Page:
Samsung QE65QN95B 65in 4K HDR LED TV Review

hccbestbuybadgev3Samsung's first new TV of 2022 emphasises the strengths of mini LED technology, reckons John Archer

While OLED had new brighter panels to shout about in 2021, the story of the year for rival LCD technology was definitely the arrival of mini LED backlighting. Samsung, in particular, showed how moving to much smaller LEDs, coupled with an increase in a TV's number of local dimming zones, could rewrite the LCD picture quality rule book in terms of contrast precision. Now it returns with a second-gen model to hopefully wow us again.

The first major new TV release of 2022, the QE65QN95B (which is available at 85in, 75in and 55in sizes, plus the 65in model tested here) bristles with on-paper promise. Its mini LED lighting system works in conjunction with 720 separately controlled dimming zones, and it's bright too: rated by Samsung at 2,000 nits, but capable of pumping out a measured light output peak on a 10 per cent HDR window of more than 2,800 nits. By comparison, the punchiest of OLED TVs still barely sneak past 1,000 nits.

Adapting To The Challenge
The number of dimming zones is actually the same as last year's QN95A mini LED 4K predecessor (reviewed in HCC #319). Samsung has, however, refined the process by which each zone manages its light, via a new technology it dubs Shape Adaptive Light Control. This, says the brand, gives each dimming zone more freedom to manipulate the shape of the light it produces. A single zone could, for example, deliver more brightness to an object that may sit towards its centre, but gradually 'fade' the brightness down at its edges should the area around the central object be relatively dark. This is a way to further counter the backlight 'bloom' that can affect an LED-lit flatscreen.

Samsung's 'Infinity One' design features a 17.4mm chassis and narrow bezel

Meanwhile, Samsung's not-at-all-scary neural networks have been busy over the past 12 months, with the 65QN95B's picture quality now benefiting from the combined expertise of 20 AI systems, versus 16 previously.

Also likely to boost picture quality is a shift from the 12-bit processing of the 2021 models to 14-bit. This has the potential to reduce colour banding or blocking problems with HDR material, in addition to delivering more greyscale information (likely resulting in greater detail in dark areas).

For the 65QN95B's audio, Samsung has also made upgrades. Dolby Atmos decoding has finally been added (although this new relationship with Dolby hasn't extended to Dolby Vision HDR support), as have upfiring units to the set's Object Tracking Sound (OTS+) system that ranges speaker drivers all around the TV's bodywork in an effort to place sound effects more accurately.

Another upgrade fits into the thinking that gaming performance is a key attraction of a premium TV. All four of the 65QN95B's HDMI inputs can play 4K content at 120Hz (in fact, the frame rate support extends to 144Hz), and support variable refresh rates, automatic low latency mode switching, and the AMD FreeSync Premium Pro and Nvidia G-Sync VRR formats.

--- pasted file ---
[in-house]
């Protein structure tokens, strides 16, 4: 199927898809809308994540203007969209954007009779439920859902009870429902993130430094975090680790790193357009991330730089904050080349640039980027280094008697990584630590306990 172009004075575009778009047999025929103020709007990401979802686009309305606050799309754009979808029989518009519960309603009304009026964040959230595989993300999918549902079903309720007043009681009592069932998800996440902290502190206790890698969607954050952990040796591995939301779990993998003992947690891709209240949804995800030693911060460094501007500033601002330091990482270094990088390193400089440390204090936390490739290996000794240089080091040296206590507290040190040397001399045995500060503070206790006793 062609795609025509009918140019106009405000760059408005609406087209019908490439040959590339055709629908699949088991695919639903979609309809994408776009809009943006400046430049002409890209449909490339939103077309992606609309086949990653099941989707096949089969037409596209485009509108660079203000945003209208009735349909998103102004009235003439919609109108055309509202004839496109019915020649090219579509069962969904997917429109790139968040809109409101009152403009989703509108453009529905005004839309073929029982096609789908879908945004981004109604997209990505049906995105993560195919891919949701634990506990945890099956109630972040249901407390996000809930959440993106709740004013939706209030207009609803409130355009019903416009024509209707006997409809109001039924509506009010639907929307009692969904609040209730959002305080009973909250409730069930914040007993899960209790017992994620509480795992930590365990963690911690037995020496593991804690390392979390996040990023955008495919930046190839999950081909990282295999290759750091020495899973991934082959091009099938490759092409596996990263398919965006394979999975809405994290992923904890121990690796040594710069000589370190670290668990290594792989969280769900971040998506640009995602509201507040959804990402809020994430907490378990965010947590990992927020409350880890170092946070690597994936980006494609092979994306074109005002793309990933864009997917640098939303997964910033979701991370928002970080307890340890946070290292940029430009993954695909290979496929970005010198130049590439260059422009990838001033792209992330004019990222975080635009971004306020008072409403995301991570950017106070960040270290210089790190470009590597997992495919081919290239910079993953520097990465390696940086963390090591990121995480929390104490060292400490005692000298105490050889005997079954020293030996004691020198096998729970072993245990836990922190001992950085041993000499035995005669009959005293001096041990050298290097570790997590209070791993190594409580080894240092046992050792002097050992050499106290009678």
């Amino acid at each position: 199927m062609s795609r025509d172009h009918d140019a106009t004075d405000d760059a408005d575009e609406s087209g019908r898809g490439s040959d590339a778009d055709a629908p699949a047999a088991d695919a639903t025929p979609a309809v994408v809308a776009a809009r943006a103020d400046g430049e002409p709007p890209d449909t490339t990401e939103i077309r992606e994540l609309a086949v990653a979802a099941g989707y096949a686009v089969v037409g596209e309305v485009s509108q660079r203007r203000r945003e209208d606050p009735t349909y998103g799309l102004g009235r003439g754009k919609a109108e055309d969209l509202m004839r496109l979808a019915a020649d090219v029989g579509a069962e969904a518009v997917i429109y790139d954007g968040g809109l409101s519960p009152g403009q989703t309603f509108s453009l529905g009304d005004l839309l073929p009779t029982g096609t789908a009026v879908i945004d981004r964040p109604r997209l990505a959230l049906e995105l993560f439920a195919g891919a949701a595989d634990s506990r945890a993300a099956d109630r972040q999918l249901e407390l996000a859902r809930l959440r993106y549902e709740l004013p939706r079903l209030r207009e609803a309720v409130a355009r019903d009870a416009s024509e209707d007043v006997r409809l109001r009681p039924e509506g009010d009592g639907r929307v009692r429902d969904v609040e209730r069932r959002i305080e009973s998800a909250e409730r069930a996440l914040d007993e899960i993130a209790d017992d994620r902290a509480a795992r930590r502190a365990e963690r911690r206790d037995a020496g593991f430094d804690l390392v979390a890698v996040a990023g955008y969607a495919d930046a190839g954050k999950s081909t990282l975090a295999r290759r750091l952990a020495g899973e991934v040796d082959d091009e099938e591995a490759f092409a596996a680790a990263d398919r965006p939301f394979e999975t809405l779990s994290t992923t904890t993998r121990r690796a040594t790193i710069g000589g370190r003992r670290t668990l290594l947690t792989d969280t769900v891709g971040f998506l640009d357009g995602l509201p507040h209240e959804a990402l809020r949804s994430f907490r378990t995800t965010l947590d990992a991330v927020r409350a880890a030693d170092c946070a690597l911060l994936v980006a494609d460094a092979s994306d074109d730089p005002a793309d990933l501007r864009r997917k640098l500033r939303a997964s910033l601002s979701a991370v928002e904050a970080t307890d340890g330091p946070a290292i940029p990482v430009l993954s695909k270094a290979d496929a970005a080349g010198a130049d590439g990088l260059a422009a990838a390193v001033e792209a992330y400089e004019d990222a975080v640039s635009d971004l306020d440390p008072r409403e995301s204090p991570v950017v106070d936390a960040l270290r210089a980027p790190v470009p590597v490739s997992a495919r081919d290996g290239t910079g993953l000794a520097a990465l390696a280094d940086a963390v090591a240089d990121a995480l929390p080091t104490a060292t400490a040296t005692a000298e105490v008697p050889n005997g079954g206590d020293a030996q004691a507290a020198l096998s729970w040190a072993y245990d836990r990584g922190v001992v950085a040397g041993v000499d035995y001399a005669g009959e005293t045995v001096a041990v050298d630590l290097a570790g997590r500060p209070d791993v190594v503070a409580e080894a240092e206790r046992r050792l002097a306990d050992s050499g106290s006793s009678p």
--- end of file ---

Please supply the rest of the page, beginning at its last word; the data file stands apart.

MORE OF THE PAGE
Samsung has also tried to make gaming easier to optimise via its Game Dashboard, which presents related information and settings within a streamlined menu.

Tizen Goes Large
Rounding out the 65QN95B's tweaks for 2022 is an overhaul of the Tizen smart hub, moving from yesteryear's use of a home menu superimposed over a small part of the screen to a fullscreen interface. This hosts content shelves that try to bring together material from a wide range of different providers. And I have issues with it.


New for 2022 is Shape Adaptive Light Control of the set's 720 dimming zones

First, too much space on the home screen is taken up by a massive ad box. Second, the attempt to pull in content from all over the place just results in a bombardment of rubbish. Third, you can't reorder the shelf running order to better suit your interests. And lastly, the relationship between the TV's setup menus and smart content menus can be bizarrely inscrutable.

Samsung's good voice recognition support bails the system out somewhat, but it's going to take a lot of work to make the new interface likeable for 2023. Unless Samsung just goes back to the previous perfectly good one...

Bustin' Makes Me Feel Good
These smart interface woes are forgiven (if not entirely forgotten) once you lock eyes on the 65QN95B's imperious pictures. Lingering half thoughts that the Shape Adaptive Light Control feature might be a gimmick are emphatically dispelled, as it soon becomes obvious that this set is able to produce images that are simultaneously more dynamic and more refined than they were on last year's QN95As.

During the spectacular light show of the climactic face-off at the end of Ghostbusters: Afterlife (4K Blu-ray), the darkness of the night sky looks even more consistently rich and deep black than it does on a QN95A. There's also even less interference from clouding and blooming around the intense lights cast off by the Ghostbusters' 'beams' and sparking electricity generator. In fact, I struggled to see any blooming issues at all, even with the action paused during any of the most extreme contrast moments of the fight.

The Shape Adaptive Light Control also has a huge impact on the 65QN95B's outstanding gaming abilities, removing all traces of the sometimes quite pronounced blooming that HDR games, such as Assassin's Creed: Valhalla, can cause. Note that gaming is also aided by a much more effective/enjoyable take on AMD's FreeSync Premium Pro than we got last year, plus an input lag figure that reaches as low as 10.4ms, which can be considered best-of-breed.